Issue: Catchment scale influences - Land and vegetation condition - Nutrients and sediments - sources and loads
This is an issue under the Inland waters theme of the Data Reporting System.
The degree to which water-borne erosion increases the supply of sediment to rivers can depend on the condition of the land and vegetation. Sediments from soil erosion, often as a result of the removal of riparian and other surrounding terrestrial vegetation, can alter the physical habitat of instream environments by, for example, shallowing of pools or burying coarse bottom sediments leading to a loss of habitat and spawning sites for gravel bed dependent fish. This can produce flow on effects through food chain linkages.
Erosion and surface runoff can also impact on water quality through increases in suspended solids. Nutrients are transported in suspended solids and these can have their own impacts (see Inland waters: Habitat scale influences: Water Quality (for surface and groundwater): Nutrients).
Catchment erosion and sedimentation can also have the potential for downstream impacts on creeks, rivers, reservoirs, lakes, estuarine and marine environments, as well as terrestrial vegetation and other biodiversity which depends on the water resource.
- IW-12 Catchment nitrogen and phosphorus load
Quantities of nitrogen and phosphorus concentrating in surface water catchments are a direct measure of this pressure.
- IW-13 Catchment sediment load
Sediment loads is a direct measure of the pressure of nutrients and sediments on land and vegetation condition.
- IW-17 Exceedance of turbidity water quality triggers
Erosion and surface runoff, can impact on water quality through increases in nitrogen and phosphorus loads. Number of exceedences of water quality triggers for turbidity is a direct measure of this pressure on human water supply.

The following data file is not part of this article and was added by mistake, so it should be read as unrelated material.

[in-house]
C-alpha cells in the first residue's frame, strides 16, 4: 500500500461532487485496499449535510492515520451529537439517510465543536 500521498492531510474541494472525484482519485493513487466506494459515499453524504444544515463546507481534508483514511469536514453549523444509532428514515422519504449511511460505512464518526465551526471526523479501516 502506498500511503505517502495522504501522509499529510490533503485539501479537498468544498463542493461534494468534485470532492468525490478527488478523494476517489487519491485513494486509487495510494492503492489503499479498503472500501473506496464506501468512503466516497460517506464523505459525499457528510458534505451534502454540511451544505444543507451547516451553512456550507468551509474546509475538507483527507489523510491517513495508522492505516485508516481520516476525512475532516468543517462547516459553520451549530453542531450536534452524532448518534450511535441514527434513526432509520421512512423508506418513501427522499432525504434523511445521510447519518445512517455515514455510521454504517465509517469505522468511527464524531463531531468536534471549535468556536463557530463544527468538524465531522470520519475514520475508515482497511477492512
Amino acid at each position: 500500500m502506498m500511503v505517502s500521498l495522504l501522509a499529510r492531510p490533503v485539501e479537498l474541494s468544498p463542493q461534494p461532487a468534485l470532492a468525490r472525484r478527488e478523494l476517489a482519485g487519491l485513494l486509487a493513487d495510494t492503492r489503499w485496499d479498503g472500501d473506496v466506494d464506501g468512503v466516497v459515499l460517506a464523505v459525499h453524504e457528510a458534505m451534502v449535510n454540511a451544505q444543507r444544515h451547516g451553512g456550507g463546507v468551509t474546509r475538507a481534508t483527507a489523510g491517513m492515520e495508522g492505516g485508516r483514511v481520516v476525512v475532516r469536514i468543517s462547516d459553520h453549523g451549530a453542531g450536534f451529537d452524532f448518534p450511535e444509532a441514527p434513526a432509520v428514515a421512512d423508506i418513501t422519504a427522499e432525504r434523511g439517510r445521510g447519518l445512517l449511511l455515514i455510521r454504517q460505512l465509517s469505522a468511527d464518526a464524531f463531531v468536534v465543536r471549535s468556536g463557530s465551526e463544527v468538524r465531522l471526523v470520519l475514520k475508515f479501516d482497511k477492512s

- IW-18 Exceedance of suspended solids water quality triggers
Number of exceedences of water quality triggers for suspended solids is one measure of the likelihood that excess nutrients are being transported.
- IW-24 Extent of sedimentation (incl sand slugs)
Nutrients and sediments from soil erosion often as a result of vegetation removal are an indirect indicator of the pressure of land clearing. Nutrients and sediments in turn have the potential for downstream impacts on creeks, rivers, reservoirs, lakes, and estuarine and marine environments, and ultimately on terrestrial vegetation and other biodiversity. Extent of streams and water bodies affected by sedimentation is therefore also a direct measure of the area potentially affected by excess nutrients.
- LD-04 Area and change in area of exposed soil surface contributing to erosion
Area of bare soil is a direct indicator for source and a surrogate indicator for the potential load of sediment available for deposition into inland waters.
- Inland Waters - Catchment scale influences- Land and vegetation condition- Nutrients and sediments - sources and loads
- Inland Waters - Habitat scale influences- Water Quality (for surface and groundwater)- Nutrients
- Inland Waters - Catchment scale influences- Land and vegetation condition- Erosion
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